Douglas Wilson, Recovering the Lost Tools of Learning: An Approach to Distinctively Christian Education. Wheaton: Crossway Books, 1991. 215 pages.
I started to review this book, but was tired. So, I decided to simply post some of my favorite quotes from its pages, but then felt guilty. So, I have opted for a hybrid – – a few basic comments followed by some quotes from the text.
A drip becomes a trickle, a trickle becomes a stream, a stream becomes a…, well, you get the idea.
In recent years what was once a trickle of folk has become an ever-growing movement of those who have opted out of the public school system in favor of private education. Why? Well, we all know that public education is not what we wish it to be. I do not wish to paint with a broad brush, — some public schools are exemplary, others are a farce. Nevertheless, calls for reform are not just coming from a few disgruntled malcontents. There are real problems.
While many believe that fixing the public school system is the answer, there is a growing number of folk who believe it is impossible to fix the public school system because it is fundamentally flawed in a way that precludes making the necessary changes. Perhaps in future weeks I will review Ronald Nash’s book The Closing of the American Heart: What’s Really Wrong With America’s Schools which discusses this more fully. However, for today I will limit my comments to the book at hand.
Recovering the Lost Tools of Learning is part of the Turning Point Christian Worldview Series published by Crossway. Wilson has organized the chapters of into four major sections.
The Failure of Modern Secular Education
An Approach to Distinctively Christian Education
An Approach to Distinctively Classical Education
I don’t like the blame game, and I hate the way everything has become a “crisis.” So, the introductory chapters on the failure of modern secular education was painful to read. However, just as no patient ever wants to hear that they have cancer, an accurate diagnosis is necessary for appropriate treatment to take place. Wilson offers both diagnosis and treatment, or at least prescriptive analysis of what good treatment would entail. He offers his reader substantive suggestions as to what effective structural reform and curriculum reform would include. Then he presses on to the dominate themes of the book–Christian and Classical reform.
Wilson is not a backseat driver or Sunday afternoon quarterback when it comes to Christian and Classical education reform. He helped found the Logos School in Moscow, ID back in 1981 and continues to serve on its Board of Directors. The Trivium model of education described in Recovering the Lost Tools of Learning has been the model employed very successfully by Logos for 25 years.
In the ensuing years, Logos has influenced many of the ever-increasing number of private schools. My wife and I send our kids to public school, however we would love to be able to afford to send our kids to a school like Covenant Classical School which is part of the Association of Classical Christian Schools which developed out of the response to the publishing of Recovering the Lost Tools of Learning.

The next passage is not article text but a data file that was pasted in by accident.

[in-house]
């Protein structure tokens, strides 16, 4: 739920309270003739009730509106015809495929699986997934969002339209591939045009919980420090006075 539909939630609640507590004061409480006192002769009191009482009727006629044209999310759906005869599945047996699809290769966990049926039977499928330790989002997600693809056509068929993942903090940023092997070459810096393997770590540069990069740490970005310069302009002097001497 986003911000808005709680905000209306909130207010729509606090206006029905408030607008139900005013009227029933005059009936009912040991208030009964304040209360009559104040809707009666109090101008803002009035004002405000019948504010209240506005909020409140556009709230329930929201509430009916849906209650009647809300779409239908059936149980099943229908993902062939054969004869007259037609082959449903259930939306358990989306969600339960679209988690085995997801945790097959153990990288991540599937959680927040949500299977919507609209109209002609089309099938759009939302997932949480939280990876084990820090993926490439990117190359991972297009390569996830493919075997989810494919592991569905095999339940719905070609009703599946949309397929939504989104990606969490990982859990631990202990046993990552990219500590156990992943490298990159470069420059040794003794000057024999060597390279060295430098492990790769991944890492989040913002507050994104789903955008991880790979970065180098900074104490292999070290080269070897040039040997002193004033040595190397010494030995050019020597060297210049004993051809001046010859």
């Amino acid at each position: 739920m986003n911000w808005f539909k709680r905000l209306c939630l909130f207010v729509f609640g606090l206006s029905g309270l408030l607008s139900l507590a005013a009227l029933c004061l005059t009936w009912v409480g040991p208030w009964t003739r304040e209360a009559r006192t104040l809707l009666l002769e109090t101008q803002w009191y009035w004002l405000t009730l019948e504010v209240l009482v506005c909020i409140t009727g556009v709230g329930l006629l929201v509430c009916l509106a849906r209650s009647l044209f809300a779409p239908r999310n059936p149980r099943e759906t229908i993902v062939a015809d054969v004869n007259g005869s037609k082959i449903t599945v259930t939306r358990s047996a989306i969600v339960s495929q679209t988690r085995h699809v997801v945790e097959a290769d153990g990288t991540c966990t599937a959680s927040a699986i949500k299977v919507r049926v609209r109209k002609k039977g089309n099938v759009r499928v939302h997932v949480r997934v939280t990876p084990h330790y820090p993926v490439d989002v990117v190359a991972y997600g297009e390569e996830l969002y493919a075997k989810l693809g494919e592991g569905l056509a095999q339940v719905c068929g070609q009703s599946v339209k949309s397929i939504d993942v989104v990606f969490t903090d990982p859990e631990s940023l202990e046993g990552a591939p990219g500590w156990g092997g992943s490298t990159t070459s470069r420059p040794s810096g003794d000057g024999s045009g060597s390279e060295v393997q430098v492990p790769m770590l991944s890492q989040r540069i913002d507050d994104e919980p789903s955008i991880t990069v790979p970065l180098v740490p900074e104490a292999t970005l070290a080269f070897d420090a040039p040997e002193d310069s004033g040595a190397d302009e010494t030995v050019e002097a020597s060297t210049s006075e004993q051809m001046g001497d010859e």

Well, I have wandered away from reviewing the book at this point, and don’t have a strong desire to get back on track. So, let me encourage you to read this book if you are at all interested in education. I know that it probably doesn’t sound like a page-turner the way I have described it, but let me assure you that it is very interesting.
Now, for those quotes from Recovering the Lost Tools of Learning that I promised earlier:
“One of the great ironies among modern evangelicals is the fact that many have higher and stricter standards for their children’s baby-sitters than they do for their children’s teachers.”
“What do you get when you educate sinners? The answer is simple enough–clever sinners. Knowledge by itself, does not make people better; it may make them worse.” (page 72)
“To believe that children can be spiritually changed by their environment alone is behaviorism, not Christianity.” (page 72)
“The greater the tradition, the greater the temptation to exalt the trappings and neglect the reality.” (page 85)
“In modern America, the fast-food mentality has penetrated the realm of the mind. The modern student has a mind full of McThoughts. Information comes to him processed and prepackaged, and he does his duty as a consumer. This does not mean that intellectual activity has disappeared, but having your mind full of mental “stuff” is not the same thing as thinking.” (page 91)
“Parents should distinguish between restricting TV as a punishment and restricting TV as a discipline.” (page 108)
“If home schools produced an illiteracy rate that even came close to the one generated by the public schools, they would be shut down. If private schools tried to graduate students who couldn’t read, the local educational authorities would be all over them. Why? Because education is supposed to educate. But if state schools fail at their task, it is because more funding is urgently needed. Why? Because the public education establshment wants to perpetuate the public education establishment, and anything can be used as an argument to that end.” (pages 133-134)
“King Absolute is dead, long live the relatives!” (page 142)
“If someone were watching a movie on videotape and didn’t like how it was turning out, he wouldn’t rewind it and try it again. But many Christians are saying they don’t like the way the public schools are going, and they try to rewind the system back to the 1950s or to the turn of the century.” (page 183)
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